Mix together Panko, 1/2 cup sugar and one teaspoon cinnamon in a medium bowl; set aside. In a large bowl, stir together Tempura Batter Mix, cornstarch, baking powder, salt and remaining 1/4 cup sugar and two teaspoons of cinnamon. Add Soymilk to the flour mixture with a whisk to make a smooth batter. Peel the apples and slice into six circles. Remove seeds from each apple ring with a sharp knife. Add apple rings to the batter, coating all sides. Heat a deep fryer or a large pan to 350-degrees F; add 1-1/2 to 2 inches vegetable oil. Dredge battered apple rings through the panko crumbs and place in the hot oil, several at a time so they don't touch. Fry until brown, then flip and brown the other side. Remove from oil and drain on a paper towel. Cook the remaining coated apple rings. Sprinkle with powdered sugar. Serve warm. Recipe makes twenty-four servings.
Soupy Day in the Kitchen
Posted Fri, 09/26/14
I haven't prepared homemade soup in quite awhile, but yesterday settled in to make a big batch of pasta and vegetable goodness.
(Above): Ingredients for Chicken & Vegetable Pasta Soup.
Click on image to view larger size in a new window.
The soup is mostly comprised of fresh vegetables and ditalini pasta, although at the last minute I also tossed in lightly-breaded chicken tenders (chopped).
Chicken & Vegetable Pasta Soup
3/4 C baby carrots, chopped
1/2 purple onion, diced
5 cloves garlic, peeled & minced
3 stalks celery, chopped
1 small zucchini, sliced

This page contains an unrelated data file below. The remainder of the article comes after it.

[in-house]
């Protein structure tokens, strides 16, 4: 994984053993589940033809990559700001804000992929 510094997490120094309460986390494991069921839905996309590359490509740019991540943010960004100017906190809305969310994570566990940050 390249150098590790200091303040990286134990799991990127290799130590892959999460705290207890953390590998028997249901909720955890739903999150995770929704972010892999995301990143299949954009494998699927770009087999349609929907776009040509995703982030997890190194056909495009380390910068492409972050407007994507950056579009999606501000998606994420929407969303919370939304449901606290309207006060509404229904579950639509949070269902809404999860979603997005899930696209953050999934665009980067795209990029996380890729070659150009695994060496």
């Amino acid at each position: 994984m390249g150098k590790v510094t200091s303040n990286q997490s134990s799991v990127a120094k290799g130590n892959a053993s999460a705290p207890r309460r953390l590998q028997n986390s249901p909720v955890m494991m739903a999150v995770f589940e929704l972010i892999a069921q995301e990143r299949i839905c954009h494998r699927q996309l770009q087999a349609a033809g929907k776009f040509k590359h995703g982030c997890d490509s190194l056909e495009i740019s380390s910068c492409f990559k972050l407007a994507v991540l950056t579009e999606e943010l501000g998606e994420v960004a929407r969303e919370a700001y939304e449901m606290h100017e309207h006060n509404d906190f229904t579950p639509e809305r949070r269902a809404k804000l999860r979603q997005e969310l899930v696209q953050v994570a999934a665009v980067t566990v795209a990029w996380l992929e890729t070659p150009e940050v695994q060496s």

1 small yellow squash, peeled & sliced
1 small acorn squash, peeled & cubed
2 fresh ears corn, shucked & kernels scraped off
1 small head cauliflower, cut into small florets
1/2 head green cabbage, roughly chopped
1 green bell pepper, seeded & sliced into strips
1 broccoli crown (without stem), broken into small florets
1 pkg. (8 oz.) sliced button mushrooms
Fresh parsley, chopped
1 container (32 oz.) vegetable broth
1 container (32 oz.) chicken broth
Water (if needed)
1-1/2 LBS cooked & lightly-breaded chicken tenders, chopped
1 C ditalini pasta, cooked & drained
Salt & black pepper to taste
4 TBS soy sauce
Heat olive oil in a large cooking pot over medium heat. Add chopped carrots; cook for a few minutes, stirring occasionally. Add the remaining ingredients (except for water, chicken and pasta). Stir and simmer on medium-low, partially covered, for about one hour to ninety minutes. In a separate cooking pot, boil ditalini pasta according to package directions; drain and set aside. Chop chicken tenders; set aside. After soup has cooked, gently stir in prepared pasta and chicken. Add water if soup appears dry. Heat through (three to five minutes). Serve. Freeze unused portions.
(Above): Chicken & Vegetable Pasta Soup. Click on image to view larger size in a new window.
Frozen peas were the only non-fresh vegetable in my soup, although I prefer the frozen variety anyway as opposed to mushy canned peas.
The recipe made a massive amount. I filled two large tupperware containers along with five quart-sized freezer bags. The soup will see me many months into the future.
New Blog Digs
Posted Tue, 09/16/14
I've wanted to change the overall design of Appetizing Muse for many years, but could never find or create a template that struck my fancy. I've found it now (you're looking at it): red and green scheme, with a fairly simple layout. I created page header buttons using the "Nadall" font, which reminds me of the print style found on old movie posters.